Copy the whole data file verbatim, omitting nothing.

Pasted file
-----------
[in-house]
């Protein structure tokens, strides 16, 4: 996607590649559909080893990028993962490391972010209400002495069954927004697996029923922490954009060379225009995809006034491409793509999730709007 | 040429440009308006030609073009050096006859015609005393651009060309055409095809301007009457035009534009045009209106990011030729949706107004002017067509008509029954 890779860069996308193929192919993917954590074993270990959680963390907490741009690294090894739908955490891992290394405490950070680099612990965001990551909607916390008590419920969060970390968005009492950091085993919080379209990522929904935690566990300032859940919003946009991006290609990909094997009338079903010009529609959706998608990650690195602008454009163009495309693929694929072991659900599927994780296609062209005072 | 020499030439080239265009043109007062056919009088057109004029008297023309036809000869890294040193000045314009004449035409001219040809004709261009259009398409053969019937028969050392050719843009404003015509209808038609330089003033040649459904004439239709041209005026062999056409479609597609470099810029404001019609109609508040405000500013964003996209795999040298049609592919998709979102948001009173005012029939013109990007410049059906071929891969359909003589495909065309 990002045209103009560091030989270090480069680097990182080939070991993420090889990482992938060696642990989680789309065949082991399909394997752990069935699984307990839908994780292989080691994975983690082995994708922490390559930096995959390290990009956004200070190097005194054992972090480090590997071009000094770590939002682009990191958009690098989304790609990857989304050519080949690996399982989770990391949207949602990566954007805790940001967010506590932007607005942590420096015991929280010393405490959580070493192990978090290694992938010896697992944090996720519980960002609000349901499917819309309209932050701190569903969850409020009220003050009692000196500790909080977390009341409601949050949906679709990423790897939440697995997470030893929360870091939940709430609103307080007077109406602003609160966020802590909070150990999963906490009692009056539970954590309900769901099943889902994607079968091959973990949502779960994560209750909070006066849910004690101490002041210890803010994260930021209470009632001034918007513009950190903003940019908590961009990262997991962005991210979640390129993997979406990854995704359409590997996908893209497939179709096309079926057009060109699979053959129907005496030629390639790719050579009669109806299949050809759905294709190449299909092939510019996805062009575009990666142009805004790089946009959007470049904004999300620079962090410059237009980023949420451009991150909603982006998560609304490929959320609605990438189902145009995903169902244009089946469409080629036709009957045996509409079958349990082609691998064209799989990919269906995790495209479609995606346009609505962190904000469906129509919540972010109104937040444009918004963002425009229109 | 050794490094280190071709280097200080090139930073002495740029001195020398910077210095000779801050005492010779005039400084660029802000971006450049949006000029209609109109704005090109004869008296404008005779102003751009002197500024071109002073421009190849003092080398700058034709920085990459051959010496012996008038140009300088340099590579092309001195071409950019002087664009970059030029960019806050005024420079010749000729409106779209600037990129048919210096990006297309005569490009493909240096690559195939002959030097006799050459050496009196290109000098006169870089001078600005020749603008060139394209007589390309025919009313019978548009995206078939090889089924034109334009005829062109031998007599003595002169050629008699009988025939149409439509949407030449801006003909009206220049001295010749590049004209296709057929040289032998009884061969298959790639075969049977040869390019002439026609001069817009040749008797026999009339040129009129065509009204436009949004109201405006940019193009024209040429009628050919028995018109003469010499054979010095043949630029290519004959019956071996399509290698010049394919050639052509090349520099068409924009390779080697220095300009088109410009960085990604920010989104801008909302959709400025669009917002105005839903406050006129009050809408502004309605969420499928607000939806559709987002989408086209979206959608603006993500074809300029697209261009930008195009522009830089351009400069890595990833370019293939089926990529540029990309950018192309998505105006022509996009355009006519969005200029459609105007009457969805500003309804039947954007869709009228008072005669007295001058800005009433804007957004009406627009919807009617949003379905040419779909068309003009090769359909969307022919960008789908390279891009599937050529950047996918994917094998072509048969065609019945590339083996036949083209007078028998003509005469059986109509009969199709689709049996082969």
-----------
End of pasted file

[in-house]
């Protein structure tokens, strides 16, 4: 996607590649559909080893990028993962490391972010209400002495069954927004697996029923922490954009060379225009995809006034491409793509999730709007 | 040429440009308006030609073009050096006859015609005393651009060309055409095809301007009457035009534009045009209106990011030729949706107004002017067509008509029954 890779860069996308193929192919993917954590074993270990959680963390907490741009690294090894739908955490891992290394405490950070680099612990965001990551909607916390008590419920969060970390968005009492950091085993919080379209990522929904935690566990300032859940919003946009991006290609990909094997009338079903010009529609959706998608990650690195602008454009163009495309693929694929072991659900599927994780296609062209005072 | 020499030439080239265009043109007062056919009088057109004029008297023309036809000869890294040193000045314009004449035409001219040809004709261009259009398409053969019937028969050392050719843009404003015509209808038609330089003033040649459904004439239709041209005026062999056409479609597609470099810029404001019609109609508040405000500013964003996209795999040298049609592919998709979102948001009173005012029939013109990007410049059906071929891969359909003589495909065309 990002045209103009560091030989270090480069680097990182080939070991993420090889990482992938060696642990989680789309065949082991399909394997752990069935699984307990839908994780292989080691994975983690082995994708922490390559930096995959390290990009956004200070190097005194054992972090480090590997071009000094770590939002682009990191958009690098989304790609990857989304050519080949690996399982989770990391949207949602990566954007805790940001967010506590932007607005942590420096015991929280010393405490959580070493192990978090290694992938010896697992944090996720519980960002609000349901499917819309309209932050701190569903969850409020009220003050009692000196500790909080977390009341409601949050949906679709990423790897939440697995997470030893929360870091939940709430609103307080007077109406602003609160966020802590909070150990999963906490009692009056539970954590309900769901099943889902994607079968091959973990949502779960994560209750909070006066849910004690101490002041210890803010994260930021209470009632001034918007513009950190903003940019908590961009990262997991962005991210979640390129993997979406990854995704359409590997996908893209497939179709096309079926057009060109699979053959129907005496030629390639790719050579009669109806299949050809759905294709190449299909092939510019996805062009575009990666142009805004790089946009959007470049904004999300620079962090410059237009980023949420451009991150909603982006998560609304490929959320609605990438189902145009995903169902244009089946469409080629036709009957045996509409079958349990082609691998064209799989990919269906995790495209479609995606346009609505962190904000469906129509919540972010109104937040444009918004963002425009229109 | 050794490094280190071709280097200080090139930073002495740029001195020398910077210095000779801050005492010779005039400084660029802000971006450049949006000029209609109109704005090109004869008296404008005779102003751009002197500024071109002073421009190849003092080398700058034709920085990459051959010496012996008038140009300088340099590579092309001195071409950019002087664009970059030029960019806050005024420079010749000729409106779209600037990129048919210096990006297309005569490009493909240096690559195939002959030097006799050459050496009196290109000098006169870089001078600005020749603008060139394209007589390309025919009313019978548009995206078939090889089924034109334009005829062109031998007599003595002169050629008699009988025939149409439509949407030449801006003909009206220049001295010749590049004209296709057929040289032998009884061969298959790639075969049977040869390019002439026609001069817009040749008797026999009339040129009129065509009204436009949004109201405006940019193009024209040429009628050919028995018109003469010499054979010095043949630029290519004959019956071996399509290698010049394919050639052509090349520099068409924009390779080697220095300009088109410009960085990604920010989104801008909302959709400025669009917002105005839903406050006129009050809408502004309605969420499928607000939806559709987002989408086209979206959608603006993500074809300029697209261009930008195009522009830089351009400069890595990833370019293939089926990529540029990309950018192309998505105006022509996009355009006519969005200029459609105007009457969805500003309804039947954007869709009228008072005669007295001058800005009433804007957004009406627009919807009617949003379905040419779909068309003009090769359909969307022919960008789908390279891009599937050529950047996918994917094998072509048969065609019945590339083996036949083209007078028998003509005469059986109509009969199709689709049996082969």